• Contributed to promoting equity in the allocation of resources to districts

Major Achievements 3

  • Increased GRZ Fiscal Space: High financial commitment by CPs both in terms of numbers & level of funding

  • Financial disbursements to the basket increased from an annual average of US$ 6.7 million in 1995 to about US$ 70 million in 2005

  • Proportion of grants as opposed to loans in MoH is the highest among the GRZ Ministries

Major Achievements 4

Predictable & sustainable funding:

  • Agreement with CPs to make two disbursements per year

  • Operationalisation of a 6-months buffer

  • Supporting a set of common activities has increased financial sustainability. GRZ increases in the advent of partnership problems (1997-1999) and Volatility due to Ex. Rates (2005-2007)

Challenges 1

  • Transaction costs are still high due to high frequency & comprehensiveness of meetings (SWAp & Non-SWAp)

  • Several donors are still outside the SWAp and several funding modalities

  • Use of parallel systems by some bilateral donors and Global Health Initiatives

  • In 1998 about 22% of overall donor support was through the SWAp while in 2005, this figure increased to 29% but dropped to 17% in 2006

Challenges 2

  • Several disease-specific projects on HIV/AIDS. 19% of overall donor support was for HIV/AIDS in 2005, increasing to 61% in 2006

  • Overall level of funding to the health sector is still low. $US 18 available compared to the required $US 33 dollars per capita

Problems in Funding, Sustainable and Predictable Financing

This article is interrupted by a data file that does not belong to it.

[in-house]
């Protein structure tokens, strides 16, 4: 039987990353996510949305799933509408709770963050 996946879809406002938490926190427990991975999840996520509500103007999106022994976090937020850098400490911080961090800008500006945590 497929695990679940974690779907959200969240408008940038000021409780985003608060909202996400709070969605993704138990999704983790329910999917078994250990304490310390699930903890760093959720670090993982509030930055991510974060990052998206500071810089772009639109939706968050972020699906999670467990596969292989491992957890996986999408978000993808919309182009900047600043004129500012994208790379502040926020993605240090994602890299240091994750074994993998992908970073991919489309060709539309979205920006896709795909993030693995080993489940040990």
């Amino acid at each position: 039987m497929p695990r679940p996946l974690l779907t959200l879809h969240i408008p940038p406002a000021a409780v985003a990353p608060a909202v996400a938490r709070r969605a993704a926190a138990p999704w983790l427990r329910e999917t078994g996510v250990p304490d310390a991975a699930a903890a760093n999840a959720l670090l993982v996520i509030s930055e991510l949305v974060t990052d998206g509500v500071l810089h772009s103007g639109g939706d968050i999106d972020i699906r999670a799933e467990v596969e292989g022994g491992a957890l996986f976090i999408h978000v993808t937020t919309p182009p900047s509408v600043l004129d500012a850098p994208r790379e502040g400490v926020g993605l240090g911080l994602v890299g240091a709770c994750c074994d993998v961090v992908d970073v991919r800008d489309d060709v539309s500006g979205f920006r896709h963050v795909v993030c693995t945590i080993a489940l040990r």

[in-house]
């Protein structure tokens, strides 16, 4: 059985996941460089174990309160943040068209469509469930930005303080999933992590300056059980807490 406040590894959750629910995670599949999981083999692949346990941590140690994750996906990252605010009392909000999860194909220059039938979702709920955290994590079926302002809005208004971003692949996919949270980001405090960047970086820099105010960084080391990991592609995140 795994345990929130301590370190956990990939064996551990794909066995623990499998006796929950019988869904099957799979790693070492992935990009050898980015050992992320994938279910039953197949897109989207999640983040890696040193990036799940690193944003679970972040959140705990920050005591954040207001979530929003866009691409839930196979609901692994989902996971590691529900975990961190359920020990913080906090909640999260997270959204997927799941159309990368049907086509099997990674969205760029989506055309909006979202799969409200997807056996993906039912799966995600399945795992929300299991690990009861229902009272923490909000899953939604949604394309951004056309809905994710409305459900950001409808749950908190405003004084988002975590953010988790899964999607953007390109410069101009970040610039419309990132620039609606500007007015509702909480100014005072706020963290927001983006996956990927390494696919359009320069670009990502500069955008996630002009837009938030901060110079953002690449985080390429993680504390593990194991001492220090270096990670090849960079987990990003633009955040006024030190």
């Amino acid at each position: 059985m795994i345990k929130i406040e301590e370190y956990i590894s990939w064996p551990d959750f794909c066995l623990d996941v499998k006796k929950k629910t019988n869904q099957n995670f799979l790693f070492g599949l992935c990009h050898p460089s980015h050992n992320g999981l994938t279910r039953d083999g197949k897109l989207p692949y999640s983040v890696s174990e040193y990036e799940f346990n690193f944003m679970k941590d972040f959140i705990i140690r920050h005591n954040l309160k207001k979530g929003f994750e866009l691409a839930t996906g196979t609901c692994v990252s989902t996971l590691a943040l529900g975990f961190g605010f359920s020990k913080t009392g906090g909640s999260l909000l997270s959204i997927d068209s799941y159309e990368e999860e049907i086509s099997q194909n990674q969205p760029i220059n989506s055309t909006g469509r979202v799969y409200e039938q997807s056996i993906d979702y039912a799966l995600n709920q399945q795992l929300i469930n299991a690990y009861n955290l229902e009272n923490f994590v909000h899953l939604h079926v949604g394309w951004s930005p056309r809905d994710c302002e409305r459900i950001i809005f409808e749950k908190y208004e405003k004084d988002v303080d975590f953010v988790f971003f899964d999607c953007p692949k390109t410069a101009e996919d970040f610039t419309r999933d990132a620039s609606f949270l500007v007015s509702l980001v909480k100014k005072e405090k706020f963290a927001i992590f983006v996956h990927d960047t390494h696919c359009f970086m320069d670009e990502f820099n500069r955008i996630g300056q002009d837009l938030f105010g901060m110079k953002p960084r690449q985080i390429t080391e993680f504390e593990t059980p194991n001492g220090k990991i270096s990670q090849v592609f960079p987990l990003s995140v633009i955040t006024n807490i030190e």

THE (in USD) / Capita (at exchange rate)


Minimum level of investment recommended by the Commission on Macroeconomics and Health (CMH)

Source: The World Bank. 2005. World Development Indicators. 2006.

Challenges 3

  • Inadequate support for cost items like drugs and human resources making it difficult to provide quality health care

  • Fragmentised procurements for Vaccines, HIV/AIDS drugs, Family planning commodities etc

  • Inability of the system to take care of sudden drastic losses in funding due to exchange rate fluctuations (2005-2006)

Harmonization, alignment and mutual Accountability

Ideally, for a SWAp to be effective,

both govt. and donors have to re-align their working arrangements

In reality, emphasis is on re-aligning govt. systems and rarely donors’ working arrangements

No Mutual Accountability on the part of donors

Who’s in the driver’s seat?

Do donors really let

government drive?

Question: what is the “health sector”?

  • How the “health sector” relates to the “health system”, but not the same

  • Does the sector refer to public sector only, or public and private actors?

  • Health outcomes are influenced by forces inside and outside the health system — how does SWAp address factors beyond health care?

Lessons Learnt 1

  • Establishment of formal structures and tools for managing the SWAp and having a strong secretariat can make a huge contribution

  • CPs contributing to the basket are more committed to the SWAp process

  • The SWAp can provide a framework for collaboration but might not create significant improvements in efficiency

Lessons Learnt 2

  • A SWAp can benefit from a decentralized health system

  • Aid coordination is a very complex process which develops slowly

  • MTEF as a tool for strengthening mechanisms for aid management might not be very effective

Policy Reflections 1

  • Devpt of effective support systems, ‘learning by doing’ and re-adjusting from experiences

  • Create opportunities for the participation of various stakeholders (by taking cognizance of their respective constraints)

  • There is need to estimate the full resource envelope & put all funding ‘on budget’

Policy Reflections 2

  • Build confidence through transparency in resource allocation and use

  • Exit of key CPs from the Health Sector in preference for Direct Budget Support shouldn’t affect the level of funding in the overall health sector

Does it Really work?

  • No agreed framework for evaluating SWAps and other Aid modalities – Attempts by Walford, Paris Declaration, Hutton, and most recently Boesen and Dietvorst

  • Thus, attributing health outcomes directly to the SWAp is difficult as the SWAp is not implemented in isolation

  • SWAps should be seen as add on processes to vertical projects and ingredients of Direct Budget Support